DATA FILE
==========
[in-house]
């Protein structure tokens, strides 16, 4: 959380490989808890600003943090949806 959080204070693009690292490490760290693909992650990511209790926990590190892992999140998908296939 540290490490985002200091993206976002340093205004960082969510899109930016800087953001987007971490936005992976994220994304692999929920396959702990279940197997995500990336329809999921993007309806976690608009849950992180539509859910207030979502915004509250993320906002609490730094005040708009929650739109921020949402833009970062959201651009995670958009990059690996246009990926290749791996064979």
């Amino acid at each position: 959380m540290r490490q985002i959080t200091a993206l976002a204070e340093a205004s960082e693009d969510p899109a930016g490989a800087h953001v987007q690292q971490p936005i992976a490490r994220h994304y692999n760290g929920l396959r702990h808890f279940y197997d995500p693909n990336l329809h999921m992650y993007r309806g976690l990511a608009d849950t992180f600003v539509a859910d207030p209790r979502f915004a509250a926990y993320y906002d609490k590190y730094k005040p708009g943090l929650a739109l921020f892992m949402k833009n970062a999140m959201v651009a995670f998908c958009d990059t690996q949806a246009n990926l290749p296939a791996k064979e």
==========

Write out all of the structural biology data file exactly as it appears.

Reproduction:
[in-house]
């Protein structure tokens, strides 16, 4: 959380490989808890600003943090949806 959080204070693009690292490490760290693909992650990511209790926990590190892992999140998908296939 540290490490985002200091993206976002340093205004960082969510899109930016800087953001987007971490936005992976994220994304692999929920396959702990279940197997995500990336329809999921993007309806976690608009849950992180539509859910207030979502915004509250993320906002609490730094005040708009929650739109921020949402833009970062959201651009995670958009990059690996246009990926290749791996064979």
């Amino acid at each position: 959380m540290r490490q985002i959080t200091a993206l976002a204070e340093a205004s960082e693009d969510p899109a930016g490989a800087h953001v987007q690292q971490p936005i992976a490490r994220h994304y692999n760290g929920l396959r702990h808890f279940y197997d995500p693909n990336l329809h999921m992650y993007r309806g976690l990511a608009d849950t992180f600003v539509a859910d207030p209790r979502f915004a509250a926990y993320y906002d609490k590190y730094k005040p708009g943090l929650a739109l921020f892992m949402k833009n970062a999140m959201v651009a995670f998908c958009d990059t690996q949806a246009n990926l290749p296939a791996k064979e």